Grocery shopping with small children can stress-test a few things: your parenting skills, your child’s self-control, the shatter-resistance of a pickle jar. Still, taking kids to the grocery store is an unfortunate necessity in a world where one must eat and/or feed a family. No matter how hard you try to plan your shopping around daycare, babysitting, etc. inevitably you’ll end up pushing around a child who can’t sit still, won’t stop talking, and refuses to not grab five boxes of spaghetti off the shelf.
One way to make grocery runs significantly less torturous, however, is to play games as you walk the aisles. Food games, word games, math games, doesn’t much matter, as long as they keep the child engaged while you tick items off your grocery list. Stores are packed with signs, stimuli, and other colorful distractions that, with a little creativity, can easily be turned into games to occupy a child’s attention. Here are five of our favorites for getting parents in ⏤ and out ⏤ of the grocery store before anyone (kid or adult) melts down.
For older kids who can both write and identify every box of popular sugar cereal, ‘Food Bingo’ is a fun way to let them entertain themselves. Before you go to the store, draw a grid on a piece of paper. In each square, write down a product you plan to buy or know that they’ll see. (Although, obviously, don’t include any foods you know they’ll want but don’t intend to buy.) Give them a marker to cross items off their Bingo card as you cruise through the store, and wait for them to do their best retirement-home victory cry.
Real-World Richard Scarry
There isn’t a better series of vocabulary books for kids in the world than Richard Scarry’s collection of anthropomorphic animals. As any parent who’s ever spent hours reading them knows, however, they get old fast. Which is why playing “Real-World Richard Scarry” is so much more fun. As you drive your cart through the bakery, the fruit and veggie section, and the butcher shop, have your kid pretend they’re reading the books and try to identify every single item they recognize. Who knows, it may actually remind you to pick up more bananas.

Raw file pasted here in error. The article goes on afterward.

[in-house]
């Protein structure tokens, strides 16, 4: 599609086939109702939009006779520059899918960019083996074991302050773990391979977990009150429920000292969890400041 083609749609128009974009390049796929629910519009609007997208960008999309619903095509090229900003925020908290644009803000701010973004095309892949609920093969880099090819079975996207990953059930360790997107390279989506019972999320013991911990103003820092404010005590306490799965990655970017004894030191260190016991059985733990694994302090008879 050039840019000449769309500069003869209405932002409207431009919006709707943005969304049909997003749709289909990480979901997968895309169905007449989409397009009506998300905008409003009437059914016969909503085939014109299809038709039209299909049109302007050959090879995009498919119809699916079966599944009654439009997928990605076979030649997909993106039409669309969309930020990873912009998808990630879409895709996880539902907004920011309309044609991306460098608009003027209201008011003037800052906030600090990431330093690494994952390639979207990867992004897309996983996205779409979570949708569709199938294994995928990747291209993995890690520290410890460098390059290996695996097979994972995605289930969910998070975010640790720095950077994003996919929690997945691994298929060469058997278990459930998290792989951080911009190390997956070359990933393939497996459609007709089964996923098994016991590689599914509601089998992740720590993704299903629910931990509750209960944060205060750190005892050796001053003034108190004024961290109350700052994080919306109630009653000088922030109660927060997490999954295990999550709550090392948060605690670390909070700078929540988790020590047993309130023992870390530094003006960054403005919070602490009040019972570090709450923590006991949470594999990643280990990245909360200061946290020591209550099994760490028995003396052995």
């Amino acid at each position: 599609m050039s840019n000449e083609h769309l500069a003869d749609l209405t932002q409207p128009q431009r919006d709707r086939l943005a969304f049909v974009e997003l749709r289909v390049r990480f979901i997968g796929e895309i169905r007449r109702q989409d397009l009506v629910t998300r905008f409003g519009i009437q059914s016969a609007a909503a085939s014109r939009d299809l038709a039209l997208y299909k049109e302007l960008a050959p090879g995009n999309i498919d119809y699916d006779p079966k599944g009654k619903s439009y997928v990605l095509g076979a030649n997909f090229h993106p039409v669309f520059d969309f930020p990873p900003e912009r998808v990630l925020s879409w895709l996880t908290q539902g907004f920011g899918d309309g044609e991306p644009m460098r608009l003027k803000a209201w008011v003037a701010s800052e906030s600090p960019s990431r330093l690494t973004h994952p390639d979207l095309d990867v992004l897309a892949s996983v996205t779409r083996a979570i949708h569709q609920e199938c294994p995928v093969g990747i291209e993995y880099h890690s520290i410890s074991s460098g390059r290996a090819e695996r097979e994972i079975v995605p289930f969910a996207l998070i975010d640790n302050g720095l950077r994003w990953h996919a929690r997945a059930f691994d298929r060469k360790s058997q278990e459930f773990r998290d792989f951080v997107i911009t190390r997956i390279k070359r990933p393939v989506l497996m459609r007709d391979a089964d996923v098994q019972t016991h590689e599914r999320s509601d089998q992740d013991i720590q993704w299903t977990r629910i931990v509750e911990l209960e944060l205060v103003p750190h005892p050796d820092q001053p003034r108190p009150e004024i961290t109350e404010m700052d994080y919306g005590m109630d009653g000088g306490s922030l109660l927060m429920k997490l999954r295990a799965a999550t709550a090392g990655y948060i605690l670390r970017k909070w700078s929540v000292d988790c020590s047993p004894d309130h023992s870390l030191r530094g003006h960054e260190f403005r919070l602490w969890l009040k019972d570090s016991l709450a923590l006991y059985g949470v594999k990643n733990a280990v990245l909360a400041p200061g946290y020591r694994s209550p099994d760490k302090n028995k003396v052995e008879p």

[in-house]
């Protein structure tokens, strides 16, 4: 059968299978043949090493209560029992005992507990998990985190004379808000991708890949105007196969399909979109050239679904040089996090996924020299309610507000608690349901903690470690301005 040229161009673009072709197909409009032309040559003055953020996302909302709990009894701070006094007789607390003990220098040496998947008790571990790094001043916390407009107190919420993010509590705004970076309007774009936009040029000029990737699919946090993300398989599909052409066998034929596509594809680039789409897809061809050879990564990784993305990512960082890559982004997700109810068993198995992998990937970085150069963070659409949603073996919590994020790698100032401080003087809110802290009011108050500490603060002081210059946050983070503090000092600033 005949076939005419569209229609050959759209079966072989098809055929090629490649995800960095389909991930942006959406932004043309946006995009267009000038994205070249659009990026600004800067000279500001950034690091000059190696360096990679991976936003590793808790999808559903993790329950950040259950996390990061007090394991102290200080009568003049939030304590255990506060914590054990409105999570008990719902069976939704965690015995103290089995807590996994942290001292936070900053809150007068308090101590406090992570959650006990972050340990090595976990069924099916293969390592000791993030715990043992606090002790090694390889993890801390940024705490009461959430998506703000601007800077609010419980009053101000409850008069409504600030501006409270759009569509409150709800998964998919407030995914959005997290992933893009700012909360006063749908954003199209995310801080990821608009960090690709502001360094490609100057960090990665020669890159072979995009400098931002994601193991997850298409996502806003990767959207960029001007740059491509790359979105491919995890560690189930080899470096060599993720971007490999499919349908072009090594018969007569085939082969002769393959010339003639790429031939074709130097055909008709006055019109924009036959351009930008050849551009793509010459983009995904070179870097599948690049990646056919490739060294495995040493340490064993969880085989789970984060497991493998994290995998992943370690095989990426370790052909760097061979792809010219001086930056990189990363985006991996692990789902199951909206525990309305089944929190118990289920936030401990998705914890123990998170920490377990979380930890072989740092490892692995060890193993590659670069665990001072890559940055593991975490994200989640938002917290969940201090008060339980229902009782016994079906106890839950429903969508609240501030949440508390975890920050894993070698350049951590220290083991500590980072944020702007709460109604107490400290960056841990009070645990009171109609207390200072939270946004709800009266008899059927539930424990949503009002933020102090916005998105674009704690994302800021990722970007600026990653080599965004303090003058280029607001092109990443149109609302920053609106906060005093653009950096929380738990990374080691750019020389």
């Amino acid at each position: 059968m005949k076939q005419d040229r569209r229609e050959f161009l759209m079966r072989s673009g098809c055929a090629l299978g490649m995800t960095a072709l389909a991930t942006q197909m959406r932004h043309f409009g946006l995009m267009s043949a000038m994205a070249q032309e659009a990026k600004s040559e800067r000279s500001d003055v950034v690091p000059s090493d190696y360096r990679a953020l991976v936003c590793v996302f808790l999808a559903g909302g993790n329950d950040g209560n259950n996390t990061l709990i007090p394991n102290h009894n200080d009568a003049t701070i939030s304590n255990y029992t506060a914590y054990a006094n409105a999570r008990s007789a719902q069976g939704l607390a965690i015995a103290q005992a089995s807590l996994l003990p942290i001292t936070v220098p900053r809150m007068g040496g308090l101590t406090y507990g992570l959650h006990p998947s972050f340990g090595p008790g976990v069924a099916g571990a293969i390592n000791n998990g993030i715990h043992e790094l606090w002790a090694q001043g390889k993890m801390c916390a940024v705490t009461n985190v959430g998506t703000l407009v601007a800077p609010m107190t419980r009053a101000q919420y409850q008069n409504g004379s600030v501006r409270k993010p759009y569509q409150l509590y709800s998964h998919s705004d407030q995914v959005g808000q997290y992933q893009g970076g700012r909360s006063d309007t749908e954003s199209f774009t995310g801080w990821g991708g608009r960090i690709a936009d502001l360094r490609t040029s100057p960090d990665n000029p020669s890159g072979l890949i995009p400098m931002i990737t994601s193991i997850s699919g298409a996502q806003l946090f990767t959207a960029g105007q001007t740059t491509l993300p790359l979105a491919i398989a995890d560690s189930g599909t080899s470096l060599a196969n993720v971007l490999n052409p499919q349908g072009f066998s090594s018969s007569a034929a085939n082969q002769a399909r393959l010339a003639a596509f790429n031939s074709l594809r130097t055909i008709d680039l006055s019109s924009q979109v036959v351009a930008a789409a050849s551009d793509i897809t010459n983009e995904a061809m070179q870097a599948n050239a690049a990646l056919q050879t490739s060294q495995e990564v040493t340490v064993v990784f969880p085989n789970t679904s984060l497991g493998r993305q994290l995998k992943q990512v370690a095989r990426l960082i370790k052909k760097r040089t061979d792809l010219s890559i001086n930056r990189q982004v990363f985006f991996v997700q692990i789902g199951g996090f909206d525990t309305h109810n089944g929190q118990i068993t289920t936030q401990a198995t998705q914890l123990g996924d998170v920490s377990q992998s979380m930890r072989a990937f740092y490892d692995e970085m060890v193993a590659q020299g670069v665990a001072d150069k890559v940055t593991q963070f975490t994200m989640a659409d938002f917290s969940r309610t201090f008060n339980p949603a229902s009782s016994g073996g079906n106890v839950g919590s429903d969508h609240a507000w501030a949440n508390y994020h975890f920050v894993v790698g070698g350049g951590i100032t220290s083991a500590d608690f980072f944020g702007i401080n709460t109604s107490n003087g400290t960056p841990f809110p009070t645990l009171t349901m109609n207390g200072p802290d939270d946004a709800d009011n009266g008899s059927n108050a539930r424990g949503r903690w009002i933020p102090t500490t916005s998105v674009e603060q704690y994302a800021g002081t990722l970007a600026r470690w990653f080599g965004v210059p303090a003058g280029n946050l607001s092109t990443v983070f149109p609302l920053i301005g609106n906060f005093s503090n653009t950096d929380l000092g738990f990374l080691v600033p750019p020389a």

Guess the Price
As you take each item off the shelf and place it in the cart, have your kids guess the price. (Block their view of the shelf if necessary). Use the back of your shopping list as a scorecard and award a point to the player who guessed closest. To make it harder, you can also play ‘Price is Right’ rules, where everybody guesses as close to the price without going over. The final round happens in the checkout line where everybody guesses what they think the total bill will be. The closest guess here receives five points. After you get home, add up the scores and declare a winner.
Beat the Clock
Kids love the rush of going fast. When you only have a couple of items to pick up, set a timer on your phone or watch and tell them to hang on ⏤ or help out, depending on their age ⏤ as you work together to gather everything on your list and escape the store before time runs out.
Roaming Cash Register
A game for practicing math skills, ‘Roaming Cash Register’ puts the kid in charge of keeping a running tab on the final bill ⏤ in their head! As each item is placed in the cart, round the price up or down and ask the child to ring it up on a make-believe register. They’re then responsible for adding the number to the collective total and announcing the amount you’re currently spending. As you pull up to the register, ask the child for a final tally and see how closely it matches the real bill. The added bonus of this game: you may actually stay on budget.
This can be a literal egg hunt around Easter, or tailored to more specific holidays, events, or times of year. Christmas? Find the reindeers or holiday decorations around the store. Thanksgiving? There will no doubt be cornucopias (bonus points if they can spell it), turkeys, and pilgrims placed throughout the aisles. Even the Super Bowl lends itself to a slew of team-related posters. Whatever the event, have kids spend the trip on a mission to find as many decorative props as possible. First person to see one gets a point, and the child with the most points wins.